The transgender body in art: finding visibility 'in difficult times like these'

By Sabine Heinlein

Amid bigotry and intimidation, transgender artists create images to empower their communities and normalize the myriad complexities of their experiences

Captain Wright, one of the subjects in transgender artist Ria Brodell's paintings, lived until his death in 1834 with Mrs Wright and an abundance of rabbits. They were “respectable gentlefolks”, according to Brodell's extensive research. When Captain Wright died, his neighbors were astonished to learn that he had a body that would be assigned as female. Demoted to a “creature” by the newspaper, his body attracted a crowd of curious spectators. Captain Wright is one in Brodell's series Butch Heroes, which reimagines historic men who were assigned as female in the format of Catholic holy cards. The portraits – some of which are currently on view at the Henry Art Gallery in Seattle as part of the show Trans Hirstory in 99 Objects – are touching and amusing at times. They speak eloquently to the fraught history and present of the transgender community.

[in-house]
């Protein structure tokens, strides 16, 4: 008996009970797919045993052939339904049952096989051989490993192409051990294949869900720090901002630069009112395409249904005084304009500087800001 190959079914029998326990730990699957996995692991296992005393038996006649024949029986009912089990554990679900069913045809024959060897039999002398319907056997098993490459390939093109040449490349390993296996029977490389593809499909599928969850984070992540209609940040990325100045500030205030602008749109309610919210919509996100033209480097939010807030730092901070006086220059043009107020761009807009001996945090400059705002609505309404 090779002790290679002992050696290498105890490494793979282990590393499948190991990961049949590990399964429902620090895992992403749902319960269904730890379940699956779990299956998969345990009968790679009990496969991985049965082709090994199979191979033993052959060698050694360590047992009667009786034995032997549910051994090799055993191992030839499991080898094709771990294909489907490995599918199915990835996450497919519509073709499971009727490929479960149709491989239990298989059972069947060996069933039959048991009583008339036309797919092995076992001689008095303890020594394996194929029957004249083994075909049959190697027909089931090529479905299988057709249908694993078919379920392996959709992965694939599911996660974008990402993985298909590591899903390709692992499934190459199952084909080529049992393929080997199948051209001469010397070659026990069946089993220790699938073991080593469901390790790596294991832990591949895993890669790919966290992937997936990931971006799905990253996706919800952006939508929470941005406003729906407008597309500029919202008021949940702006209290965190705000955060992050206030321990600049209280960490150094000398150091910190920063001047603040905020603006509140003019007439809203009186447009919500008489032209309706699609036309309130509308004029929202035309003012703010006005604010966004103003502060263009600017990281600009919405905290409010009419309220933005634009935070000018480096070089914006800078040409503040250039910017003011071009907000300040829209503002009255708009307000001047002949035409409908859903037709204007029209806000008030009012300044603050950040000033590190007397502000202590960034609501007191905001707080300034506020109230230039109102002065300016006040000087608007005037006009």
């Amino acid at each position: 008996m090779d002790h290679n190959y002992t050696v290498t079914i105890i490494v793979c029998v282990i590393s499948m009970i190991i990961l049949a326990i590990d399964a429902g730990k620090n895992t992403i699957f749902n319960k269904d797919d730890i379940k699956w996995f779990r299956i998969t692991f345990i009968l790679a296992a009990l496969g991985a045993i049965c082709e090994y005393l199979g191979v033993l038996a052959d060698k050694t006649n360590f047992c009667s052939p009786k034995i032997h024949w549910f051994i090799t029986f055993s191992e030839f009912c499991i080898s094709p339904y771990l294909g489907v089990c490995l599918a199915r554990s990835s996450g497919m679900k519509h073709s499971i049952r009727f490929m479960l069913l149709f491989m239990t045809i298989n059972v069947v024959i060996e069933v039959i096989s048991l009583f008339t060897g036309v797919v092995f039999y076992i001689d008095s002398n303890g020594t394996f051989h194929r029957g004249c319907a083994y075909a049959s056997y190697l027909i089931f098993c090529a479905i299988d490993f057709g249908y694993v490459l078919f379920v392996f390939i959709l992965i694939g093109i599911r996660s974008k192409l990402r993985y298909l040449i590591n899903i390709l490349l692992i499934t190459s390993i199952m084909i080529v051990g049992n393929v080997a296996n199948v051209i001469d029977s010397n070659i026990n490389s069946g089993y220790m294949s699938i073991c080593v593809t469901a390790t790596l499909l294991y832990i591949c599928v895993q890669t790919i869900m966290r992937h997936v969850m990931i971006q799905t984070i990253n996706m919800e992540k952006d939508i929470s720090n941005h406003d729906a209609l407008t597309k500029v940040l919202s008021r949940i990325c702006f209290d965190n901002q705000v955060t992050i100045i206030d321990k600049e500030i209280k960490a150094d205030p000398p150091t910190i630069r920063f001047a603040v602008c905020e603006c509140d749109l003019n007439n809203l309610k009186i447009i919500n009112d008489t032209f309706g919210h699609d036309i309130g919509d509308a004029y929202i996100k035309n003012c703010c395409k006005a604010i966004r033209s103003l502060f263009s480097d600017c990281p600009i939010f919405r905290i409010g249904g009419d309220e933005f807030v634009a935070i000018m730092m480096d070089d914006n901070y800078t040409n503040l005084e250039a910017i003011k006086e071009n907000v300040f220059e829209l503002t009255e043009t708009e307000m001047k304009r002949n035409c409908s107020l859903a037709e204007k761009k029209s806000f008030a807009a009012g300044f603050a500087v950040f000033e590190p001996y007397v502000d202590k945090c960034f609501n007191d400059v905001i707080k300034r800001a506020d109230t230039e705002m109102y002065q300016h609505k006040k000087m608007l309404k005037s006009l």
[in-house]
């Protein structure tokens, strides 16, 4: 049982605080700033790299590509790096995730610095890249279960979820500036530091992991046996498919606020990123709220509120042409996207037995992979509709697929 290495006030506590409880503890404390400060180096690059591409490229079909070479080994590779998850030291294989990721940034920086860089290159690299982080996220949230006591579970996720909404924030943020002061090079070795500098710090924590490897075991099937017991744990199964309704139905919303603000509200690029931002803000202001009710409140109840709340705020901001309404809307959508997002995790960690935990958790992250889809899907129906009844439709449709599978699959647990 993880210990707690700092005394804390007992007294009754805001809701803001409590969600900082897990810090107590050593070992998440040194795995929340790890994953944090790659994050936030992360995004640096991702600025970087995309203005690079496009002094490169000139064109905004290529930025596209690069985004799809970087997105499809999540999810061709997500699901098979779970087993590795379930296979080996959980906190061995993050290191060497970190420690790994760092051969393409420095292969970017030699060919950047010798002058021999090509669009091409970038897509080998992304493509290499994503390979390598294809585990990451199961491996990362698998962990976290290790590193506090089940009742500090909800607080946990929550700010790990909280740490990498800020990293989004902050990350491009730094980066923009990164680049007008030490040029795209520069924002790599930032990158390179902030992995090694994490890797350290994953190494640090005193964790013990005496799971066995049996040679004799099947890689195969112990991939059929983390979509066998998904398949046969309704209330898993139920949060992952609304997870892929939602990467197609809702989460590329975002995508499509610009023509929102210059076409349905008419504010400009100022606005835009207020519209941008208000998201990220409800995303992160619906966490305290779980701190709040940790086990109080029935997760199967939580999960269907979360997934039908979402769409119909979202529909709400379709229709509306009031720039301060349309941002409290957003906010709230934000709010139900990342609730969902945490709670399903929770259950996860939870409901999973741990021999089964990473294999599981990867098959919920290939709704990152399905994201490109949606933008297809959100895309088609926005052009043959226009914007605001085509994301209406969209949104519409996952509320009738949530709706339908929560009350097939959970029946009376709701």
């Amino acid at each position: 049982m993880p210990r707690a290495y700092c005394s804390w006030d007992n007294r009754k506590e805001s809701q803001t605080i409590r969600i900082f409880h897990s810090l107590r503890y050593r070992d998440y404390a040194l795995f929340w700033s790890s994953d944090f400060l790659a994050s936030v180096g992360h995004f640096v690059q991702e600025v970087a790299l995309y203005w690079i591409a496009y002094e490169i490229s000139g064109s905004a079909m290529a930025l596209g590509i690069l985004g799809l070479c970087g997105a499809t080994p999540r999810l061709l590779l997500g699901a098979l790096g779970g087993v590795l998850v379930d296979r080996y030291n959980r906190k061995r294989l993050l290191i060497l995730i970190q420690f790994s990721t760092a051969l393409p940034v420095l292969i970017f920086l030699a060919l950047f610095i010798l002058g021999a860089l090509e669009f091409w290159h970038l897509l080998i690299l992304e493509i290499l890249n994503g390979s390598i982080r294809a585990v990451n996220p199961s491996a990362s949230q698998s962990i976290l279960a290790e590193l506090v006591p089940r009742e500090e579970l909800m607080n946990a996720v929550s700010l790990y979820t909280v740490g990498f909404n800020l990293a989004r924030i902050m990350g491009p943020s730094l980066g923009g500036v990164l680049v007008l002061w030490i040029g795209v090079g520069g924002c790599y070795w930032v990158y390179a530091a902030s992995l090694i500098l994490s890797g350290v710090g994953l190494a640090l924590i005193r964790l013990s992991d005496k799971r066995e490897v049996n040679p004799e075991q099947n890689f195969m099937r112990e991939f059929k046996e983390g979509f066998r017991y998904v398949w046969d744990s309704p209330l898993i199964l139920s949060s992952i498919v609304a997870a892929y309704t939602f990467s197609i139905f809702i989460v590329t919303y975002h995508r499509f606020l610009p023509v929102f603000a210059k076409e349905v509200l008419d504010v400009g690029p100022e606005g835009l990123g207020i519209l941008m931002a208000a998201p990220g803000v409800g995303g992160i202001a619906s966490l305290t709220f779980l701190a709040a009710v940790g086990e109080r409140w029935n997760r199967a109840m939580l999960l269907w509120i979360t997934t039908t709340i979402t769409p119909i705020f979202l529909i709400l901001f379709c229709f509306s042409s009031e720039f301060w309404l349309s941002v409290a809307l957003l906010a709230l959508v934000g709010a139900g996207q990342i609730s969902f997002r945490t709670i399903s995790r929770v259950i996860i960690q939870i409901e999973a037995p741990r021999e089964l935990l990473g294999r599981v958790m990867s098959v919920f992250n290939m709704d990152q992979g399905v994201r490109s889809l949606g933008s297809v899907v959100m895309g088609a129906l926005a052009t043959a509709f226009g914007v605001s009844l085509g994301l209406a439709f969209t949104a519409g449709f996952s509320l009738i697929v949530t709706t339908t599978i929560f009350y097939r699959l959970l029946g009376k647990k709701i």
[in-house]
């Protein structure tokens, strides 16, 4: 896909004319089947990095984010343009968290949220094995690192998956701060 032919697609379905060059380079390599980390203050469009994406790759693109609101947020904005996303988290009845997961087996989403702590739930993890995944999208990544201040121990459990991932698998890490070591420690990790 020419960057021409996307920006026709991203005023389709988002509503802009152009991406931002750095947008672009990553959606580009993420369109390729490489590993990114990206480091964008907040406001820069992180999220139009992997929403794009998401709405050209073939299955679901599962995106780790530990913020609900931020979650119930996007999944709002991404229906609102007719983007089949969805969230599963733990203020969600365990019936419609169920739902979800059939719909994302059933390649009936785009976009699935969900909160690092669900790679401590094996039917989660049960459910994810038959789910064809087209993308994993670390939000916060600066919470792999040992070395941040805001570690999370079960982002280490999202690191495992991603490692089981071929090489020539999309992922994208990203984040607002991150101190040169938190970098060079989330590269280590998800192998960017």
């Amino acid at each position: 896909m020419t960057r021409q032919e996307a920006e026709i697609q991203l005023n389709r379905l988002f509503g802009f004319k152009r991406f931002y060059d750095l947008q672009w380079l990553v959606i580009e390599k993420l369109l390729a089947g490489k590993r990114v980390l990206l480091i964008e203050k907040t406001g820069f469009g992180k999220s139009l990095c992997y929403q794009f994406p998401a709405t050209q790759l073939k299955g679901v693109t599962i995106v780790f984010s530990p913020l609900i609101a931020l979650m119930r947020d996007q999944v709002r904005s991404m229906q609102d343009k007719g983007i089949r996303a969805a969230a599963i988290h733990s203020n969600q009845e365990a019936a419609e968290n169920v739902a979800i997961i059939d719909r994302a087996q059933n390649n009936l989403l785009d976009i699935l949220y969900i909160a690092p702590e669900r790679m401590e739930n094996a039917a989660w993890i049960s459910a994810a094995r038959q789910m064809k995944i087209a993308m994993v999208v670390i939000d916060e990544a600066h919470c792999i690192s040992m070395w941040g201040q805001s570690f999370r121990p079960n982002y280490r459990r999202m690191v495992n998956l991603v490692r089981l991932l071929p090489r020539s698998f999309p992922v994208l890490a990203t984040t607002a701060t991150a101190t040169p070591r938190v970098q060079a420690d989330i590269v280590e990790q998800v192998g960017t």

Related: Zanele Muholi's best photograph: out and proud in South Africa

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Source: The transgender body in art: finding visibility ‘in difficult times like these'